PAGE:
Time perception and time consciousness

How do we perceive time? Findings on the relationship between affect and time, together with recent conceptualizations on self- and body processes have connected time perception with emotional and bodily states. Neural processes in the insular cortex, which are related to body signals, feeling states as well as to self-consciousness, are constitutive mechanisms for the creation of subjective time.

Next to fundamental research on the relationship between the experience of time with cognitive processes and affect, we study how the sense of time is modulated in altered states of consciousness such as in meditation or in drug-induced states as well as in neurological and psychiatric conditions.

Coordinator
PD Dr. Marc Wittmann +49 (0)761 20721 73
member
Damisela Linares Gutierrez, M.A. +49 (0)761 20721 71

Current external funds:

    6/2015-5/2017: Wittmann M, Schmidt S, Meissner K. "Changes in subjective time as indication of increased mindfulness after meditation." FUNDAÇÃO Bial: €38.900.-

    Related to conceptualizations of an intricate relationship between self-consciousness, mindfulness and subjective time, we are conducting a series of experiments probing for changes in the duration of the subjective present through mindfulness meditation experience. We are employing a battery of psychophysical tasks related to perception of sequence, to the integration of metronome beats, and the perception of alternations in an ambiguous figure and we are investigating whether effects of meditation on the subjective present are modulated through heart-rate variability and breathing rate as bodily parameters.

Selected publications:

The complete list of publications can be found here

Wittmann M (2015). Modulations of the experience of self and time. Consciousness and Cognition 38, 172-181.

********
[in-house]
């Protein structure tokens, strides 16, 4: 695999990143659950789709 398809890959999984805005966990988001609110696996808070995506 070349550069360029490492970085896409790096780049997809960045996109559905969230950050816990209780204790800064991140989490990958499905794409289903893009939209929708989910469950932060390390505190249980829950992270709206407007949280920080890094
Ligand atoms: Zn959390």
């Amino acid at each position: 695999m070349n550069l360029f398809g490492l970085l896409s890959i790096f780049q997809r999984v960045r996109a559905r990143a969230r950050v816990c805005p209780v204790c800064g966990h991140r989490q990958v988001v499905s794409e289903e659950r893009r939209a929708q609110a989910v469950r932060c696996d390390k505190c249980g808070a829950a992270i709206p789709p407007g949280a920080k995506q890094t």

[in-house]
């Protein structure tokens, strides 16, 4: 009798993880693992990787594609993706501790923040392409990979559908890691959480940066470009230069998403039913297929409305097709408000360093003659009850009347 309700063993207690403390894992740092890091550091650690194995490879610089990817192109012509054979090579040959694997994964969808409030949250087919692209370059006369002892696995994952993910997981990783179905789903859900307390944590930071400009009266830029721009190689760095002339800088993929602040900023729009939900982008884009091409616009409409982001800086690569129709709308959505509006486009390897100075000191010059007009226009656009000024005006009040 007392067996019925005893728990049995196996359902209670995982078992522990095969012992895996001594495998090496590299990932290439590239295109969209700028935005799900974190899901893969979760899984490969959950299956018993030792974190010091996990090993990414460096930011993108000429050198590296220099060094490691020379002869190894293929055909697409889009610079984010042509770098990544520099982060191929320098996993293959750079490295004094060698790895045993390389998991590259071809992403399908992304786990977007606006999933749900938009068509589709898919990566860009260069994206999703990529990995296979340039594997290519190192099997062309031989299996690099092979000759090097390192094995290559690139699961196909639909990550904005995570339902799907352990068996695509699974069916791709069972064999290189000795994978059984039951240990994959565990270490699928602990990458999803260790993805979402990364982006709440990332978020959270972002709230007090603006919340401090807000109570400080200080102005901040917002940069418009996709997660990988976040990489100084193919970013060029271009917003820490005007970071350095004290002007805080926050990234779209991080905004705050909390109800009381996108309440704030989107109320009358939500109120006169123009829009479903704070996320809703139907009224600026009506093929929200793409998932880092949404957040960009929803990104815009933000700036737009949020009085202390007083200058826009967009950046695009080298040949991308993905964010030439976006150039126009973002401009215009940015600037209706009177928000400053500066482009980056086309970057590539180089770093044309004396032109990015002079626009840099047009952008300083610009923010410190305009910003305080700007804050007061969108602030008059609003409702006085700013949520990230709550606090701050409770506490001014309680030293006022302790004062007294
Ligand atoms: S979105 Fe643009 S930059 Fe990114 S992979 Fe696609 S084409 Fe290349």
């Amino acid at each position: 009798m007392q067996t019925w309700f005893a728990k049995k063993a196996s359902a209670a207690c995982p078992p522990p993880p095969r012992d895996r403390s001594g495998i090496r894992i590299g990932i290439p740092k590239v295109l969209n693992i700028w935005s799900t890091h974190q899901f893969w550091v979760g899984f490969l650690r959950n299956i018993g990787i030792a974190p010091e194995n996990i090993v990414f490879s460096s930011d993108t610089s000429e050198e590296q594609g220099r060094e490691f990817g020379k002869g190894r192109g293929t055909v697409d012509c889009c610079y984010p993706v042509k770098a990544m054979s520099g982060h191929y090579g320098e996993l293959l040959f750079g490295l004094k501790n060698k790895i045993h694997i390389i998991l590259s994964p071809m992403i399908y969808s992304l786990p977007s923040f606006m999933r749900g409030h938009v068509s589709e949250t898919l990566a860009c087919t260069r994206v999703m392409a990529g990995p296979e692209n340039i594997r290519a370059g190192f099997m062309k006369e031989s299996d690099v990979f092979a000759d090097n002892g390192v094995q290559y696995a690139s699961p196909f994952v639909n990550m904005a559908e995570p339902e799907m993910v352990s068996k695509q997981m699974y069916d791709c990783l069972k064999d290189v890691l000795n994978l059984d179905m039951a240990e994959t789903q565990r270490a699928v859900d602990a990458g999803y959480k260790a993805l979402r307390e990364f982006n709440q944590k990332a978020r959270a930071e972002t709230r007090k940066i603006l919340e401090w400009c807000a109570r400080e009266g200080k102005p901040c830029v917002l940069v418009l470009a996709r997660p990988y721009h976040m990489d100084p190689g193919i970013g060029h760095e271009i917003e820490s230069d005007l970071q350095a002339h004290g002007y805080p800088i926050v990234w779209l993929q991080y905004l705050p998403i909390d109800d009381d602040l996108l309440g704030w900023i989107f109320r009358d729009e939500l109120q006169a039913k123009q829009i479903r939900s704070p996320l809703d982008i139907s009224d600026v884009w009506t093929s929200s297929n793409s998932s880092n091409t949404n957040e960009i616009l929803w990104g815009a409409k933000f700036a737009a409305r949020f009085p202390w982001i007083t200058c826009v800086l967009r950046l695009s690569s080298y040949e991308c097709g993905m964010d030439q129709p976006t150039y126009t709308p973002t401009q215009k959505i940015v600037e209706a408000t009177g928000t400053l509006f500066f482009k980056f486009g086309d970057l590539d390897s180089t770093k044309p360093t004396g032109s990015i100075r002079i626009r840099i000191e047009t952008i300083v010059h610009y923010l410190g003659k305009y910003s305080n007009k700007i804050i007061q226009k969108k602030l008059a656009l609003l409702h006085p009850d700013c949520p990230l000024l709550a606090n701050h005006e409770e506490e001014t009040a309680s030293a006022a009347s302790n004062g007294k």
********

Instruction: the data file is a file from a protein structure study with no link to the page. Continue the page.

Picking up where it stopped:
Wittmann M. (2014). Embodied time: The experience of time, the body, and the self. In: Arstila V, Lloyd D (Eds.), Subjective time: The philosophy, psychology, and neuroscience of temporality. Cambridge, MA: MIT press, 507-523.

Wittmann M., Peter J., Gutina O., Otten S., Kohls N. & Meissner K. (2014). Individual differences in self-attributed mindfulness levels are related to the experience of time and cognitive self-control. Personality and Individual Differences 64, 41-45.

Pollatos O., Laubrock J. & Wittmann M. (2014). Interoceptive focus shapes the experience of time. PLoS ONE 9(1): e86934.

Jo H-G., Hinterberger T., Wittmann M., Borghardt TL. & Schmidt S. (2013). Spontaneous EEG fluctuations determine the readiness potential: Is preconscious brain activation a preparation process to move? Experimental Brain Research 231, 495-500.

Wittmann M. (2013). The inner sense of time: how the brain creates a representation of duration. Nature Reviews Neuroscience 14, 217-223.

Wittmann M. (2011). Moments in time. Frontiers in Integrative Neuroscience 5 (66).

Meissner K. & Wittmann M. (2011). Body signals, cardiac awareness, and the perception of time. Biological Psychology 86, 289-297.

Wittmann M., Simmons AN., Aron J. & Paulus MP. (2010). Accumulation of neural activity in the posterior insula encodes the passage of time. Neuropsychologia 48, 3110-3120.

Wittmann M., van Wassenhove V., Craig AD. & Paulus MP. (2010). The neural substrates of subjective time dilation. Frontiers in Human Neuroscience 4 (2).

Current teaching positions

Since 2009 - Ludwig-Maximilians-University, School of Medicine, Munich, Germany. Seminar in Medical Psychology

Since 2010 - Ludwig-Maximilians-University, School of Medicine, Munich, Germany. Lectures in Medical Psychology on "Impulsivity and self control".

Further information about the research of Marc Wittmann: https://sites.google.com/site/webmarcwittmann